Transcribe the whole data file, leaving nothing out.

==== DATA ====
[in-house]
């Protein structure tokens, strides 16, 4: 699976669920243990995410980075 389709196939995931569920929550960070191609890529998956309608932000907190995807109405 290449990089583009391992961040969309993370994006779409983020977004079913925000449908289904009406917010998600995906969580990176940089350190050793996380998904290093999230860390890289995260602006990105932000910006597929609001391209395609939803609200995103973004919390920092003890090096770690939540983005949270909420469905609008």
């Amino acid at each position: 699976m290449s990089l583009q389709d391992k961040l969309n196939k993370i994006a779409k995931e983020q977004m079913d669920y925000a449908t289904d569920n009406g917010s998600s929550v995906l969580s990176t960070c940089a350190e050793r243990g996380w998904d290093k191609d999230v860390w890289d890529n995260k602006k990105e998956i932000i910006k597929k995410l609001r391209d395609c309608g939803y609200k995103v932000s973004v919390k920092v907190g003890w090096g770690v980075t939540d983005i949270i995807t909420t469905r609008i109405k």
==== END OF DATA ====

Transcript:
[in-house]
């Protein structure tokens, strides 16, 4: 699976669920243990995410980075 389709196939995931569920929550960070191609890529998956309608932000907190995807109405 290449990089583009391992961040969309993370994006779409983020977004079913925000449908289904009406917010998600995906969580990176940089350190050793996380998904290093999230860390890289995260602006990105932000910006597929609001391209395609939803609200995103973004919390920092003890090096770690939540983005949270909420469905609008």
């Amino acid at each position: 699976m290449s990089l583009q389709d391992k961040l969309n196939k993370i994006a779409k995931e983020q977004m079913d669920y925000a449908t289904d569920n009406g917010s998600s929550v995906l969580s990176t960070c940089a350190e050793r243990g996380w998904d290093k191609d999230v860390w890289d890529n995260k602006k990105e998956i932000i910006k597929k995410l609001r391209d395609c309608g939803y609200k995103v932000s973004v919390k920092v907190g003890w090096g770690v980075t939540d983005i949270i995807t909420t469905r609008i109405k």